College, career, and life planning resources for students and career changers
Illness, continuing education, travel and raising a family are all common reasons one might need to leave the workforce for an extended period of time. With rapidly changing technology and a highly competitive job market, the challenge of restarting one’s career proves harder than ever. Fortunately, there are a few steps to make the transition easier.
One concern employers have about applicants that have been away from the workforce is lack of familiarity with current industry trends and technology. Continuing education classes, whether taken at a local college or through a professional organization, demonstrate commitment to your career. Check with community colleges and universities in your area to see if they offer continuing education programs. Then, set an appointment with an advisor familiar with your field to discuss which classes would best align with your career goals.
If you’ve stayed in contact with former colleagues, you’re a big step ahead. If not, you can still reach out to them with a short email explaining your situation. Simply request that they forward any information along about potential job openings. This strategy takes the pressure off your contact because they can choose if and when to reply. LinkedIn is another good way to stay in the loop career-wise. Create a profile if you haven’t already, and join groups within your industry.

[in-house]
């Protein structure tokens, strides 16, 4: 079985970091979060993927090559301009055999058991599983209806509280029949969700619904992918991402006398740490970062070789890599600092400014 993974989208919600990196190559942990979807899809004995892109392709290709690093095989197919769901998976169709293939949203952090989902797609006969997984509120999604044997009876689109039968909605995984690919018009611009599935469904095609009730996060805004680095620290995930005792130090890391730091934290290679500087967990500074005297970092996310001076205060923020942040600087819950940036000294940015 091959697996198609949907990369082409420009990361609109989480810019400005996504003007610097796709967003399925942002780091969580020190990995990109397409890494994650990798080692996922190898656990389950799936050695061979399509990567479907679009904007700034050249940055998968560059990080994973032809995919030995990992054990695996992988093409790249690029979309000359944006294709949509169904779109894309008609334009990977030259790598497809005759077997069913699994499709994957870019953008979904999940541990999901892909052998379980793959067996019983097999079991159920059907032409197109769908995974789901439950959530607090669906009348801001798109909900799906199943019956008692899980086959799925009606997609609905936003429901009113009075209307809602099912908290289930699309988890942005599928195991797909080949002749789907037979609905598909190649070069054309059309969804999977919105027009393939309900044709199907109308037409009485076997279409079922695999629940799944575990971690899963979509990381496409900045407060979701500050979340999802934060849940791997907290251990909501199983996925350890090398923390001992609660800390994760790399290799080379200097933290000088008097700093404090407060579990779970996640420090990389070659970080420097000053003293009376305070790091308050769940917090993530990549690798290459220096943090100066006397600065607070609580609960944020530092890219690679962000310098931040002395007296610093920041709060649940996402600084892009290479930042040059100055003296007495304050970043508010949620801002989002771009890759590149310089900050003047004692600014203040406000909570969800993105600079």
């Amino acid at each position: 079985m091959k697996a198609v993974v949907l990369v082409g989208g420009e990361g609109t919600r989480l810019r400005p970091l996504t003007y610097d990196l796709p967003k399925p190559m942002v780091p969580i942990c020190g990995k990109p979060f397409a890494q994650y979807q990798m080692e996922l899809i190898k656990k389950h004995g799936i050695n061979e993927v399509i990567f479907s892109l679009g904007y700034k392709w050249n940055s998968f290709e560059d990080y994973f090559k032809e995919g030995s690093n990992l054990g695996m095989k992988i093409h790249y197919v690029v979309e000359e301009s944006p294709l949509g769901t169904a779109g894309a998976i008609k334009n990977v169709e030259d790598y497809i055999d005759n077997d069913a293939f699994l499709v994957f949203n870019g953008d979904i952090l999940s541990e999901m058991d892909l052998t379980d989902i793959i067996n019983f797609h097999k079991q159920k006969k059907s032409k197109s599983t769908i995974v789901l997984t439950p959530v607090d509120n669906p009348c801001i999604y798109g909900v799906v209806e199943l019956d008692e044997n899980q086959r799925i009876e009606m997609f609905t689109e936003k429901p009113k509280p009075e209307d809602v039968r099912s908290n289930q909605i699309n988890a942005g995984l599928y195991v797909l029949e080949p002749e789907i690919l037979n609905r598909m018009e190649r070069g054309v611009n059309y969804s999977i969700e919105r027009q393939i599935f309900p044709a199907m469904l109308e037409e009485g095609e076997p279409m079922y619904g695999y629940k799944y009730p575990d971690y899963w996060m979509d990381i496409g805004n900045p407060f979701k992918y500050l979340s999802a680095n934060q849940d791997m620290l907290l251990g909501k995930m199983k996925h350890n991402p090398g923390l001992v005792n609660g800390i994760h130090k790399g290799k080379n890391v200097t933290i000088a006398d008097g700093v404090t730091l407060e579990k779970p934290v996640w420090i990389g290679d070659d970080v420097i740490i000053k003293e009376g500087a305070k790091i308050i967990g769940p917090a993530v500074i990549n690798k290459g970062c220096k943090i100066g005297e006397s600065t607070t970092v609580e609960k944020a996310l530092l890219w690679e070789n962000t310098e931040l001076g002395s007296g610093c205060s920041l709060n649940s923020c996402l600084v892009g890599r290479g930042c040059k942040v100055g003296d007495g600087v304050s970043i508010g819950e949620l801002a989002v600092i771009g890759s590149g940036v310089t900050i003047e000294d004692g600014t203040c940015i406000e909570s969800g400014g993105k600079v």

Freelance and temp workers provide employers the opportunity to see your work without making the commitment of a permanent hire. An employer for which you temp or freelance might not need a full-time permanent worker, but it still gives you recent experience to put on your resume. Volunteering presents another method for getting back to work. As with temping or freelancing, you might land a permanent position if you can demonstrate considerable value. If not, it’s still work just like any paid position and can be used on your resume. Temping, freelancing and volunteer also give job-seekers the chance to make valuable contacts in your field.
Perhaps the worst part of being away from the workforce is the gap it leaves on your resume. A significant gap sends up red flags to potential employers, leaving the applicant no chance to even interview. How can you handle the gap? One method is to use a functional resume. Although there are critics of the functional format, it may be a good option for some job seekers. Another option is to always deliver your resume in person (via contacts or a recruiter) and explain your reasons for being away from the workforce. A carefully crafted cover letter or email might also work, but this isn’t the ideal option since the resume is often viewed first.
Workforce re-entry may not be easy but it can be done if you remain focused on updating professional skills and demonstrating those skills to employers. For more job search and resume resources, see our Resources page.